NASHVILLE, Tenn. (AP) - A group of evangelical pastors on Monday
joined Roman Catholic clergy who oppose an Obama administration
requirement that employees of religiously affiliated businesses receive birth control coverage.
Speaking at the National Religious Broadcasters convention in Nashville, Family Research Council President Tony Perkins said more than 2,500 pastors and evangelical leaders have signed a letter to President Obama asking him to reverse the mandate.
While most Protestants do not oppose contraception per se, the letter calls the mandate a violation of religious freedoms.
"This is not a Catholic issue," Perkins said. "We will not tolerate any denomination having their religious freedom impinged upon by the government."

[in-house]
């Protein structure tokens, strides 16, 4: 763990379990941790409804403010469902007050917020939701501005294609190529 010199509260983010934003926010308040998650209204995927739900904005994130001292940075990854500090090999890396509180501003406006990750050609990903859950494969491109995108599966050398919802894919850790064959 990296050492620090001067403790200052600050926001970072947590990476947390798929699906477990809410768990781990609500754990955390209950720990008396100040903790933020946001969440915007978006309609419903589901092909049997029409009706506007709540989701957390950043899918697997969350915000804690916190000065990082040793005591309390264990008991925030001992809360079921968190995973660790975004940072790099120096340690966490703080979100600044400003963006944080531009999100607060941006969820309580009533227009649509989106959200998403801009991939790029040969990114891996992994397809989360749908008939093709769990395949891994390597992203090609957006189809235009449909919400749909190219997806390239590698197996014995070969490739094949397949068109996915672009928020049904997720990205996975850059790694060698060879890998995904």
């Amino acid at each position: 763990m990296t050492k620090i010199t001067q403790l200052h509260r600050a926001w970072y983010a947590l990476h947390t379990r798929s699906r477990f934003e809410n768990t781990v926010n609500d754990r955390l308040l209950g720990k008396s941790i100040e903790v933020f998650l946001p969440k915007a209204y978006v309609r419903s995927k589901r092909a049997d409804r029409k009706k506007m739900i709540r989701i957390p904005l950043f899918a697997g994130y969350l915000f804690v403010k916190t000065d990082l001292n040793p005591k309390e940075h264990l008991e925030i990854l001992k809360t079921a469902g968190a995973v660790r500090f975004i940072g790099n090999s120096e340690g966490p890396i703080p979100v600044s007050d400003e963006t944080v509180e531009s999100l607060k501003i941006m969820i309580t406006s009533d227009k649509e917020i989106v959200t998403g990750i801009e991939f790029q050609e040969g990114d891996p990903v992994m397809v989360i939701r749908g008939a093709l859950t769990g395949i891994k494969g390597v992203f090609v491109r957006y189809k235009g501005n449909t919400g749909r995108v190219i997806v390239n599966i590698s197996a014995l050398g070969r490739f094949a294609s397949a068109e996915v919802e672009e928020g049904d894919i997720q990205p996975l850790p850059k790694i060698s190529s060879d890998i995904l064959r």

The signers also object to a requirement that contraceptive coverage include the morning-after pill and other drugs and devices that prevent a fertilized egg from implanting in the uterus to grow.
The mandate does not apply to houses of worship, only religiously affiliated institutions like universities, hospitals and nonprofits.
After an uproar about the birth control rules earlier this year, Obama offered a compromise two weeks ago in which insurers, rather than religious groups, would pay for the contraceptive coverage.
Richard Land, president of the Southern Baptist Convention's Ethics and Religious Liberty Commission, promised to challenge the mandate both in court and in Congress.
"We are not going to stand by and allow our God-given rights, protected by the Constitution, to be atrophied, neutered, confined and restricted," he said.